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Can online dating lead to lasting love?
That was back in 2004, when turning to your computer to meet a man was – in my circles at least – regarded as something of a failure, and admitting to posting your profile on RSVP or Yahoo! Personals could leave you the laughing stock.
Fast forward nearly ten years and, today it seems, everyone is doing it. Gone is any shroud of stigma and, if you believe the statistics, an estimated one in five couples meet online. Whilst I still laugh at the consequences of my own online dating endeavours, today, Internet dating is serious business.
But is it any more successful – or any more destined for disaster – than the other kind of dating? You know, the kind we all used to enjoy back in the ’90s when you meet someone you like in a bar/club/cafe/at work and, well, the rest is history. One group of researchers set out to find the answer.
Published in the journal Psychological Science in the Public Interest, the 64 page report included a review of more than 400 studies and surveys on the subject of online dating, and tackled questions such as whether or not the mathematical algorithms used by sites such as eHarmony to match couples can really lead to better, longer lasting matches. Whilst the overall conclusion to this question was no, the study did reveal that, to a certain extent, communicating online through the trade of photos and emails can forge stronger relationships.
No time? Turn to online
For me, the decision to venture into the virtual world in order to seek a mate was born from the fact I just didn’t have time to meet anyone. At the time, a career in event management meant I was likely to be in Athens one month, the US the next – normally alone. The ability to log in online no matter what time zone I was in was therefore appealing.
Indeed, the study found that online dating greatly benefits singles who don’t otherwise have the opportunity to meet many people. Whether working abroad, or unable to engage fully in the dating scene due to financial constraints, the sheer number of people within any online dating network means you’ll be able to meet many more people than you otherwise could. Whether or not those people are a compatible match is another question.
The downsides of digital dating
According to the study, back in 2005 (by which time I’d already parted ways with my own Internet dating profile), just three per cent of Americans reported meeting their partners online. Just two years later and this had already jumped to 22 per cent of heterosexual couples and six per cent for same sex couples. Whilst meeting through friends is, today, the most common way for couples to meet, digital dating comes in a close second.
However, professor of psychology at University of Rochester and one of the study’s co-authors, Harry Reis, believes online dating has its downsides and, as such, is no more prone to success than traditional dating. ‘There is no reason to believe that online dating improves romantic outcomes,’ he says. ‘It may yet, and someday some service might provide good data to show it can, but there is certainly no evidence to that right now.’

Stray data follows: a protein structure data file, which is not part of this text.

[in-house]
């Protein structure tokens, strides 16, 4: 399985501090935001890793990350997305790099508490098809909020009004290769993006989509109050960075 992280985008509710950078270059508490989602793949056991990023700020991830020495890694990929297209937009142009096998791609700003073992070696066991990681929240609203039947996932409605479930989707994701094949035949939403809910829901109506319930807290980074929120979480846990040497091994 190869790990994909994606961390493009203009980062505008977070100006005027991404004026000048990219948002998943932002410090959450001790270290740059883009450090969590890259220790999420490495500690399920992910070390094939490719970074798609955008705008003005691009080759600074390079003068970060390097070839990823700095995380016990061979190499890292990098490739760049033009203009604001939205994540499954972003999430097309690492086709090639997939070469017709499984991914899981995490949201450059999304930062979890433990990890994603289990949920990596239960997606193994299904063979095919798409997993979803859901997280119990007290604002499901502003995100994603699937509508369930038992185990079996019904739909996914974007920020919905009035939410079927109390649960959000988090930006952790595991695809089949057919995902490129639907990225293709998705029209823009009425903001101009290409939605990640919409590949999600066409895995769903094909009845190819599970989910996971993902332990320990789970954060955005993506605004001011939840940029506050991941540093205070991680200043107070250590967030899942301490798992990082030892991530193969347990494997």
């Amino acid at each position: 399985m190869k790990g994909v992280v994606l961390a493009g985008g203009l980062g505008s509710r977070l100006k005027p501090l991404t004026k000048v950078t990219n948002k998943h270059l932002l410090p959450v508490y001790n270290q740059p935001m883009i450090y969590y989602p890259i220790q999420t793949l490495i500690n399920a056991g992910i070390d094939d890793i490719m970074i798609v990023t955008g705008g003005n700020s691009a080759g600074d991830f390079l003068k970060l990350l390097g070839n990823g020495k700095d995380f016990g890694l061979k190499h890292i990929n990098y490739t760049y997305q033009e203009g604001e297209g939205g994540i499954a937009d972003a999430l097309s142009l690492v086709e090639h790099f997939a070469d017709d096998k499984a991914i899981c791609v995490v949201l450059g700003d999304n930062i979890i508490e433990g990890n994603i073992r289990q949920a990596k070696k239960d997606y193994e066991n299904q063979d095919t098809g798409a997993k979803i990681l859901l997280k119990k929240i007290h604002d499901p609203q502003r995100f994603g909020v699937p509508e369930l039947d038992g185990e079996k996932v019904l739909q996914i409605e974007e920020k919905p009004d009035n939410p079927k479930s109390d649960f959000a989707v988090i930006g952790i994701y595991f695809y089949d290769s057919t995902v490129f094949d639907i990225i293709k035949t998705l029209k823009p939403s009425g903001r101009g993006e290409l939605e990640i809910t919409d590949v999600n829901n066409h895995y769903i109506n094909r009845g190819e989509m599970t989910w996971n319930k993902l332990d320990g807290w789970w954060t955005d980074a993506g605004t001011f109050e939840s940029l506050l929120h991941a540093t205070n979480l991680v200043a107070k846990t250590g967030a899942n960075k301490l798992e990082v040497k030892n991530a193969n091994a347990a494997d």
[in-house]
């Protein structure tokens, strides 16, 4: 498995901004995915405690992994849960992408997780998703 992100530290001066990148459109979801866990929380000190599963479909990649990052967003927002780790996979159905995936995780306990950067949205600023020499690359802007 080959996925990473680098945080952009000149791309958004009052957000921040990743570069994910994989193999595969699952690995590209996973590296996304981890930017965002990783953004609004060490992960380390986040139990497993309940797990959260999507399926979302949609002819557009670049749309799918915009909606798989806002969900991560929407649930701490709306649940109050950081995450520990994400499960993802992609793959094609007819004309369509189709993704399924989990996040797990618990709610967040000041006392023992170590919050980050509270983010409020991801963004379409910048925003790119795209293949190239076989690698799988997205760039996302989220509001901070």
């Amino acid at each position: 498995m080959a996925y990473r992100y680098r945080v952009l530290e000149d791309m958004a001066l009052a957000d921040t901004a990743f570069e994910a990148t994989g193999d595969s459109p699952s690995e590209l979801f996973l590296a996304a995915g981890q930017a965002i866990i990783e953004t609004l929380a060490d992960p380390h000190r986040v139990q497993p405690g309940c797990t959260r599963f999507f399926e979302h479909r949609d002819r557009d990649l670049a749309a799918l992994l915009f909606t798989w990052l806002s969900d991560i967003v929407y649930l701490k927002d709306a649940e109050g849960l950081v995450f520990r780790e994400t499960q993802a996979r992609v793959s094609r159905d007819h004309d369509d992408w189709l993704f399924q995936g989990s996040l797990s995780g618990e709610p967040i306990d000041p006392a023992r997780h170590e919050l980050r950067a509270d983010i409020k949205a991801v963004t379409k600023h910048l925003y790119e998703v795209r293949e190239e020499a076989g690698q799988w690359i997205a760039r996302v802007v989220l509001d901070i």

One of these downsides is the profile. As the researchers point out in the study, it can take weeks, if not months to get to know someone’s defining characteristics and, whilst this is sometimes awkward, it is also ultimately rewarding. Online, and the courtship is boiled down to a headline, description and list of likes and dislikes that you believe will ‘sell’ yourself best. Whilst you might be successful in attracting someone who clamours to the traits you’ve chosen to display, the researchers point out you might also be missing out on attracting someone even more compatible.
The characteristics and preferences you choose for your profile also help the algorithms going on in the background match you with potential mates – something the study also looked at. I don’t know about you, but much as I love shopping, I’m not altogether enthralled by the prospect of attracting someone with a similar passion for fashion.
‘Interaction is a rich and complex process,’ says Reis. ‘A partner is another human being, who has his or her own needs, wishes and priorities, and interacting with them can be a very, very complex process for which going through a list of characteristics isn’t useful.’
Ultimately, the researchers concluded that, just like anything on the Internet, if you use online dating wisely, it can be a great advantage when it comes to finding that perfect partner.
Tell us about your experience of online dating? Have you any success stories or dating disasters? Do you believe it can lead to lasting love?
About the Author
Lizzy has more than ten years’ experience in the print and digital publishing arena and is the Editor at Single File. Having moved from the UK to Australia in 2008, Lizzy has worked for a number of leading publishers in Sydney and has particular expertise in the health, wellness and travel markets. If you have any questions for Lizzy, you can send them across by email to firstname.lastname@example.org.